On the 11th of January, OK Brazil launched its new Public Spending website.
The website is part of a wider campaign to search, recruit and support new leaders that wish to work with transparency, mainly public spending, in Brazilian municipalities and is using OKI’s OpenSpending technical architecture. The support will be provided to mentors specializing in law, transparency, technology and open data. The goal here is to increase the transparency in budget execution, bidding process and contractual management of cities.
In order that leaders can achieve concrete results, the OK Brazil team will develop a chronogram with each and everyone of them, using the existing legal framework, the support of mentors and digital tools to increase transparency and the participation in the budgeting process.
“The new website demonstrates how to organize the missions and actions of the new leaders, empower the civilian society so that they may be able to monitor public spending and give access to both academics and journalists to budgeting data of cities”, says Lucas Ansei, developer and one of the mentors of the new website.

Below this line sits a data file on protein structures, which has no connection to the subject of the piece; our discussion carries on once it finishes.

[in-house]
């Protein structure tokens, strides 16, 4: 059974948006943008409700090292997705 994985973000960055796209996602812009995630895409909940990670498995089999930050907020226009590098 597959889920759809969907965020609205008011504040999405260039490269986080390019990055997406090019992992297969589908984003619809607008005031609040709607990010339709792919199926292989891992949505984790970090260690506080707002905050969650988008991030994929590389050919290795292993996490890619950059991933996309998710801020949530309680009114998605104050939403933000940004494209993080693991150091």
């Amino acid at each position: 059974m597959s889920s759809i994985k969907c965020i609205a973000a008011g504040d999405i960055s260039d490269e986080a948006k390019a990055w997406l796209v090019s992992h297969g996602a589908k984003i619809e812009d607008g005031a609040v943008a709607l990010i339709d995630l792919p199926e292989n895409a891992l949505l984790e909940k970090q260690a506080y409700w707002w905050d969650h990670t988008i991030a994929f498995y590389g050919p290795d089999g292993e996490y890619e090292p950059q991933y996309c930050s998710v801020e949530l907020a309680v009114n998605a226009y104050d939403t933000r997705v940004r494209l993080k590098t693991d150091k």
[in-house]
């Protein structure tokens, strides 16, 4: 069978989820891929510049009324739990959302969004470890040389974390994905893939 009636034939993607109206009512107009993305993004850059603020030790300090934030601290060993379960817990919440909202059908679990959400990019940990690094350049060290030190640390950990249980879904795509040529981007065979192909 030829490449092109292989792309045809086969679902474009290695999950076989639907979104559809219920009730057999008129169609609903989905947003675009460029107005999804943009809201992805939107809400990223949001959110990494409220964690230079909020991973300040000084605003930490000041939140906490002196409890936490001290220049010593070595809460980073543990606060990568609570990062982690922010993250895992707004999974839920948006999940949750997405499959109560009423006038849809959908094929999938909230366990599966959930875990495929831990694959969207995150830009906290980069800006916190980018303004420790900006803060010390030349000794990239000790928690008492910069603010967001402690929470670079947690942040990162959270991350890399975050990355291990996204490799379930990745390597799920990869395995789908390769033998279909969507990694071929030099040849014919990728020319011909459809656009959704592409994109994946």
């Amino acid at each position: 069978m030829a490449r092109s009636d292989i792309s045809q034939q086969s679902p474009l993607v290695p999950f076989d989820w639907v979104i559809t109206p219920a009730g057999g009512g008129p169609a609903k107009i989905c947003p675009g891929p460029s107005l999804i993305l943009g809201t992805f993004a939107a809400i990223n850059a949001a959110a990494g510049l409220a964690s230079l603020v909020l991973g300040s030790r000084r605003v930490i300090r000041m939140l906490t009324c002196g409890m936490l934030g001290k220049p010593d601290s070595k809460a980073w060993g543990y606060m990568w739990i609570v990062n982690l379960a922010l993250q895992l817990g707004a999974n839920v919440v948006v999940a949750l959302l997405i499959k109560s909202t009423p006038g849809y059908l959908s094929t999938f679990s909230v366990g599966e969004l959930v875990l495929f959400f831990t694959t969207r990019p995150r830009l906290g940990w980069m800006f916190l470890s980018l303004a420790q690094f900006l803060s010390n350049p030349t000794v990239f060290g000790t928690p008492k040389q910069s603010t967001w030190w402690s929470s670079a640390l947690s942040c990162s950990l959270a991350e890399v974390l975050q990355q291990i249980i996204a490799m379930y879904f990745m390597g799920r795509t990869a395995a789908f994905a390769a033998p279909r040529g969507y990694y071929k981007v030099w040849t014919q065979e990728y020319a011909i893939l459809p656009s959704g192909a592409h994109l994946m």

According to Thiago Rondon, coordinator of the OK Brazil team, the mentors will have a fundamental role to the formation of the leaders. “They’re specialists with experience on the matter at hand and will support the leaders with online conferences that will offer directions so that the impact of the actions of these new leaders is meaningful.”
Another goal of this new phase of the project is to reach out to city mayors all over the country with the intention to get them to both sign the Public Spending Brazil Commitment Letter and realize the concrete actions foreseen in the letter.
Currently OK Brazil uploads the datasets to OpenSpending. Also, the team has begun the regional leadership process with the goal to have opened the fiscal data of about 50 cities. These datasets will than also be uploaded to OpenSpending.
Be a leader of the Open Spending project in 2017
According to Thiago, there will be an initial agenda of action that functions like a step-by-step manual so that anyone can help to increase the transparency in the city where they reside. “We want to empower the people so that they may do that on their own. To potentialize the divulgation, we will have local leaders in pilot cities that will have a direct support from the OK Brazil.”
Those who want to participate as a local leader of the Public Spending project can do so on the website. During this first phase, the OK Brazil team will select 15 local leaders through answers offered via inscription form.